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Neuralytix is one of the leading industry analysts when it comes to storage. We live and breathe storage daily as part of our jobs. But the question remains, for the “average” IT person, is storage still too difficult to manage, and too confusing to understand?
First, it must be said that unlike other aspects of IT, storage has a unique place in IT infrastructure. It holds the data. Like a bank vault, if compromised, the whole bank is compromised – in the IT sense, data cannot be processed, which means that value cannot be created. The confidence in the enterprise is also compromised as being unreliable, not to mention the potentially personal information and corporate information that can be a source of competitive intelligence and advantage is also compromised.
At Neuralytix, we think that storage is the center of the IT universe, and all other infrastructure components rotating around storage! Compute nodes can be swapped out without damage to the data, so too can networks. Environmentals such as power and cooling can also be exchanged without damage or loss to the data. With redundant components in compute and network resources, data can be served to other computers and switches to minimize the impact of CPU, memory, or network outages.
But storage must be steadfast.
Storage must also be performant. The performance of the storage subsystem can affect the performance of the entire network, as well as the ability for applications to run optimally. Today, the capabilities of CPUs far outperform the capabilities of storage and storage networking to deliver data to them. Technologies such as PCIe, 100Gbps Ethernet, and flash storage help, but ultimately the storage subsystem must be regularly tuned to ensure that it is operating optimally.
To that end, there are multiple considerations for the “average” IT administrator:
- Data durability;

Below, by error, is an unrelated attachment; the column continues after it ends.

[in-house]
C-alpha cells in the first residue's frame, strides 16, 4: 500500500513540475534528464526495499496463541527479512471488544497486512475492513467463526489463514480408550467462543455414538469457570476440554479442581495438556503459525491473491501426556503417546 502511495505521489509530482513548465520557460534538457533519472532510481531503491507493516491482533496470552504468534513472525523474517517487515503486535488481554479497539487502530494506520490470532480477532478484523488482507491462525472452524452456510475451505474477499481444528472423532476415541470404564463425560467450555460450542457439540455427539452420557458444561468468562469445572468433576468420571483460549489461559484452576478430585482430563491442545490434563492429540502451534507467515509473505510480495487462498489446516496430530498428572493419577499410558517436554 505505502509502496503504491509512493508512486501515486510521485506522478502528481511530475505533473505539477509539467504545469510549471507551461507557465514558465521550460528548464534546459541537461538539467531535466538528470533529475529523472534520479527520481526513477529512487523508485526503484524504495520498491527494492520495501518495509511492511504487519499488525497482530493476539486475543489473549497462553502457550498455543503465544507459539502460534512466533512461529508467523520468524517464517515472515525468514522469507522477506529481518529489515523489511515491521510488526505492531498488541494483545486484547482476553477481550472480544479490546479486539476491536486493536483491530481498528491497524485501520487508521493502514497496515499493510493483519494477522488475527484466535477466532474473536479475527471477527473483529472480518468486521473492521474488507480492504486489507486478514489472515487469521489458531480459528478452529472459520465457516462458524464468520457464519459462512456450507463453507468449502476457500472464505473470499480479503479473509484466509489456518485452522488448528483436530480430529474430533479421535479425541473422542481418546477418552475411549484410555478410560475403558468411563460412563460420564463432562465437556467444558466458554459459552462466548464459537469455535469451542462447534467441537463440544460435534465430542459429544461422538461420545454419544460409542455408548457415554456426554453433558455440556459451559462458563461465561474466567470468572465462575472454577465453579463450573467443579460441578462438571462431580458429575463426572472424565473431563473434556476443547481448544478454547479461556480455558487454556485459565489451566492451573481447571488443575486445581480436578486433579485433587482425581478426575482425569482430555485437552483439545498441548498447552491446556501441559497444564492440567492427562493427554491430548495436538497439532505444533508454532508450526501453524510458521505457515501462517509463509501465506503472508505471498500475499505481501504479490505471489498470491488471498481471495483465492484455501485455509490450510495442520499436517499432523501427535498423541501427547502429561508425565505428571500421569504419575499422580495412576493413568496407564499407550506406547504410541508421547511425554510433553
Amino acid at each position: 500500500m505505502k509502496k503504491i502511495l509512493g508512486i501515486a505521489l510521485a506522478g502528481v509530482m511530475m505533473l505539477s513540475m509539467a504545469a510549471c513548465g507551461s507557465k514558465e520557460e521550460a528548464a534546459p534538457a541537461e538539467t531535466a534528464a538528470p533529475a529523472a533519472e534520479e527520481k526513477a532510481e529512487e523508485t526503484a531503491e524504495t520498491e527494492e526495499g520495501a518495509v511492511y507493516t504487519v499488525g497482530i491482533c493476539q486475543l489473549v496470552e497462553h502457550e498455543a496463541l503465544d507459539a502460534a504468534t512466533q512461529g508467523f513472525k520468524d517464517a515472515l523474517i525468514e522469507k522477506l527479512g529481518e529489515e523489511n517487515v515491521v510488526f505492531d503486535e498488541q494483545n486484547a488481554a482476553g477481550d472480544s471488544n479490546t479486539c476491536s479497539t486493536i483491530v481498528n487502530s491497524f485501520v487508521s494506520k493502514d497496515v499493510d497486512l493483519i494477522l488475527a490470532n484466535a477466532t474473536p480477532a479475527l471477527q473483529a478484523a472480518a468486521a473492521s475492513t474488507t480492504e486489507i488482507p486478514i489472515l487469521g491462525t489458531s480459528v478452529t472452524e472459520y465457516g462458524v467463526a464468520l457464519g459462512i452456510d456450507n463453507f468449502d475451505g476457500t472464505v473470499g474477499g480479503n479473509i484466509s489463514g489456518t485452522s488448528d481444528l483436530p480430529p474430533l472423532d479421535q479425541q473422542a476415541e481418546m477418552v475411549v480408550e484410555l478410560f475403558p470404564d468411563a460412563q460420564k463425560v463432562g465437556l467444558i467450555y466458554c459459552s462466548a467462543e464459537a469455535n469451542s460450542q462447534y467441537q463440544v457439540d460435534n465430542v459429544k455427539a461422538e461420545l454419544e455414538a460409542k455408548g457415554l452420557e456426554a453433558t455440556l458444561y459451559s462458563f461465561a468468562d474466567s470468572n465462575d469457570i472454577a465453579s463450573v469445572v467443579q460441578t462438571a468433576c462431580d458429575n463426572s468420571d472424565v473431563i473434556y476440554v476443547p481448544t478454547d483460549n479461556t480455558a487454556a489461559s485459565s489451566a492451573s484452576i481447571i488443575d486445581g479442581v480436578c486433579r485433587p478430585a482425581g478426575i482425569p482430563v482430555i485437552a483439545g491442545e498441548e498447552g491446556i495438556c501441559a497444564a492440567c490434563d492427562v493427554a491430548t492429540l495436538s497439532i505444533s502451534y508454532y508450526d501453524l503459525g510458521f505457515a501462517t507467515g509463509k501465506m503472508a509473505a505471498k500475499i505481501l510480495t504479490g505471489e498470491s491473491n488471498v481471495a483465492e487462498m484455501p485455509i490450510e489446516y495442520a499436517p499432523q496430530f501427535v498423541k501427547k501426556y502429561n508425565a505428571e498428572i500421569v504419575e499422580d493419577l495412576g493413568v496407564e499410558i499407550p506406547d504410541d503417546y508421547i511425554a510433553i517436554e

- Data locality;
- Media type; and
- Data reduction.
By no means is this list exhaustive, but they bring to the fore aspects relating to storage that an IT administrator, without years of experience in storage administration may find difficult and confusing.
The most basic question is how to protect the data. Today, there are a multitude of choices, including replication, mirroring, RAID 5/6, and erasure coding, to name a few. Each of them have benefits and challenges. The question for the admin is how much is data performance worth versus data resilience! In most situations, these are conflicting parameters. Finance wants to spend the least amount of money, while the business wants the highest performance. So, which of the approaches is best? What tradeoffs must be made? These decisions are often left to IT, and blamed on IT if there are cost overruns or lower than anticipated performance! This puts IT in a no win situation.
Perhaps one of the simplest way of protecting data, is to copy it one or more times. However, this is costly in terms of infrastructure, and time. Copying 1PB of data at 100Gbps will take almost 3 years! (Even at 1Tbps, the copy would take over 3 months) And, that’s just the first replica, then it has to catch up. Assuming $1,000 per TB, that’s over $1 million in investment per copy.
Mirroring has the same cost as replication, except that the copy is done synchronously, and as such there is no catching up, or initial copying, so that time is saved.